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May 3, 2007

Getting Real

Nick Herbert's Proof Of Bell's Theorem

A basic principle of physics holds that information cannot be communicated faster than the speed of light, i.e. that the physical reality we observe is "local." And this appears to be solidly supported by experimental fact. Quantum theory, on the other hand, is distinctly nonlocal in that it requires actions initiated at one place to be capable of instanly influencing observations made at another, regardless of the intervening distance. So what is the underllying reality "really"? Local or nonlocal?

In 1965 the Irish physicist John Stuart Bell formulated a theorem known as Bell's Inequality that set out the basis of a straightforward experimental procedure for deciding between the two. The years since then have seen a lot of experimentation utilizing the phenomenon of quantum "entanglement" to put the matter to the test. The results unequivocally support the predictions of quantum theory.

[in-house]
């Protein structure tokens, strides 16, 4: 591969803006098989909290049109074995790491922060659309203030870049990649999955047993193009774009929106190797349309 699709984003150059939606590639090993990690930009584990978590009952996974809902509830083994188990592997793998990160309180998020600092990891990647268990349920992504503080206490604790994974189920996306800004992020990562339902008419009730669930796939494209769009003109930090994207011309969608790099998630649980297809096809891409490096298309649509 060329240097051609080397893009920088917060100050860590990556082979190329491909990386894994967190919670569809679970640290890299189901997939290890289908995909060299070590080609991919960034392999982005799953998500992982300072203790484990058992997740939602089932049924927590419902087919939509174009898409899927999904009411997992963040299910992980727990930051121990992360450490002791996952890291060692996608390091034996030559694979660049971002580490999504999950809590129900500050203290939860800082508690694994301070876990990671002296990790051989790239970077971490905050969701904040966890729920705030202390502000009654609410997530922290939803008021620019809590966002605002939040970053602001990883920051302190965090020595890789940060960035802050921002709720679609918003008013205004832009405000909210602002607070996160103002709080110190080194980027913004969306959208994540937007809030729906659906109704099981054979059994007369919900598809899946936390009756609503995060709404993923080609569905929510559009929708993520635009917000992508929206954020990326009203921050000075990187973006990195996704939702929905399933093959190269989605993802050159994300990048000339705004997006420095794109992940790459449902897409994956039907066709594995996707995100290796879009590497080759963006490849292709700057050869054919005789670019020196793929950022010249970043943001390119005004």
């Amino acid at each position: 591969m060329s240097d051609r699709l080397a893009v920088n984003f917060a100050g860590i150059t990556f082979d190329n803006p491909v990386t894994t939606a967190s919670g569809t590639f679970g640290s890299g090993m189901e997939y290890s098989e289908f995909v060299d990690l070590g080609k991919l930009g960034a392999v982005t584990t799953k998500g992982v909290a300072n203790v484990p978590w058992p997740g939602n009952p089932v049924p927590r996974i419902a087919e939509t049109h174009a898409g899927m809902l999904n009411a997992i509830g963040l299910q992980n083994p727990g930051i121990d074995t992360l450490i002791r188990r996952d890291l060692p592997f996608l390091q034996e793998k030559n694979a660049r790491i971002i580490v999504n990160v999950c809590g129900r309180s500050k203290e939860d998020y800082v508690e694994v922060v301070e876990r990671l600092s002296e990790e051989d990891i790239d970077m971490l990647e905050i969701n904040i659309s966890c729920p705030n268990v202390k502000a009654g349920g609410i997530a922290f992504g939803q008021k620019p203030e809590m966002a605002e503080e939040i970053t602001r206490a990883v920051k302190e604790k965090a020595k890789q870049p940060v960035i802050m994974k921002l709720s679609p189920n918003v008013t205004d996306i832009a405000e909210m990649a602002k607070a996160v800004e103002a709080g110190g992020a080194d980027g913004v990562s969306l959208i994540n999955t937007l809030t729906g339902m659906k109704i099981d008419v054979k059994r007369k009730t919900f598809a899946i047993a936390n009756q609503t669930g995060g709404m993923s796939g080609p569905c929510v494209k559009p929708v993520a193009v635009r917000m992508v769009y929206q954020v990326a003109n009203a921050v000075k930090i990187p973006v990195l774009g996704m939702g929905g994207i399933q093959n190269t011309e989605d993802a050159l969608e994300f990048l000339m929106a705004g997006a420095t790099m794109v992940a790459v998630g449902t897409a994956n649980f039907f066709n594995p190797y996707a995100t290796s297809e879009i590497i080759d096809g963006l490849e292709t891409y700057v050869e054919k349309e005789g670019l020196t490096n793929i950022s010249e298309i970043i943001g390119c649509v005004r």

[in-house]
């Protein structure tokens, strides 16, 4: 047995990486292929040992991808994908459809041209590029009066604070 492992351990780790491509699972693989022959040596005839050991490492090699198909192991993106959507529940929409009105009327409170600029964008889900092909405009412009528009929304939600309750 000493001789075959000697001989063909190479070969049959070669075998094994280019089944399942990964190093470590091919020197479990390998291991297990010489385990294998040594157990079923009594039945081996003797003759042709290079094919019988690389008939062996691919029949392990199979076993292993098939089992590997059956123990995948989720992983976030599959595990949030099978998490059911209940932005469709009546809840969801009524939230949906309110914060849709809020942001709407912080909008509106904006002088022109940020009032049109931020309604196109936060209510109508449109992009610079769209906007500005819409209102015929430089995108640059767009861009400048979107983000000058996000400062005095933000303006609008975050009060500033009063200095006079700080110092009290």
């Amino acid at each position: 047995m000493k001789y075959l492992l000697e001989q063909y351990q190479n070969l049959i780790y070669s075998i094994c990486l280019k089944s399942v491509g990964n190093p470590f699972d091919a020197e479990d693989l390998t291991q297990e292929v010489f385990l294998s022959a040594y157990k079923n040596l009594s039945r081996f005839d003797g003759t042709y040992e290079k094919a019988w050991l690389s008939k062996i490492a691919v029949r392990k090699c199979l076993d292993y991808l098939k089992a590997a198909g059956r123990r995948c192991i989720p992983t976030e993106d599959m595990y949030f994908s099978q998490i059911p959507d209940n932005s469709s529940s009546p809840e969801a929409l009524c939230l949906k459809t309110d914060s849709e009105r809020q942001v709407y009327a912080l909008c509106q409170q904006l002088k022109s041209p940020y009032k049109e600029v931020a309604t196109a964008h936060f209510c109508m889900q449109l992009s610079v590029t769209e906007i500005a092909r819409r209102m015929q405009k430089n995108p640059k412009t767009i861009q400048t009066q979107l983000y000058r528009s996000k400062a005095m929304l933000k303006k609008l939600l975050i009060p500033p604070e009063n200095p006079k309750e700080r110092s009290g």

Many people leave it at that because they assume Bell's Theorem must be exotic in concept and complexity, and beyond the grasp of all but an exalted few. However, my good friend Nick Herbert has produced a simple explanation that reduces the guts of the issue to four lines, posted at http://quantumtantra.com/bell2.html that I thought would interest many readers.

See also Nick's popular book Quantum Realitythat does a great job of explainng the whole business of quantum weirdness and different people's ideas about what's "really" going on.

 
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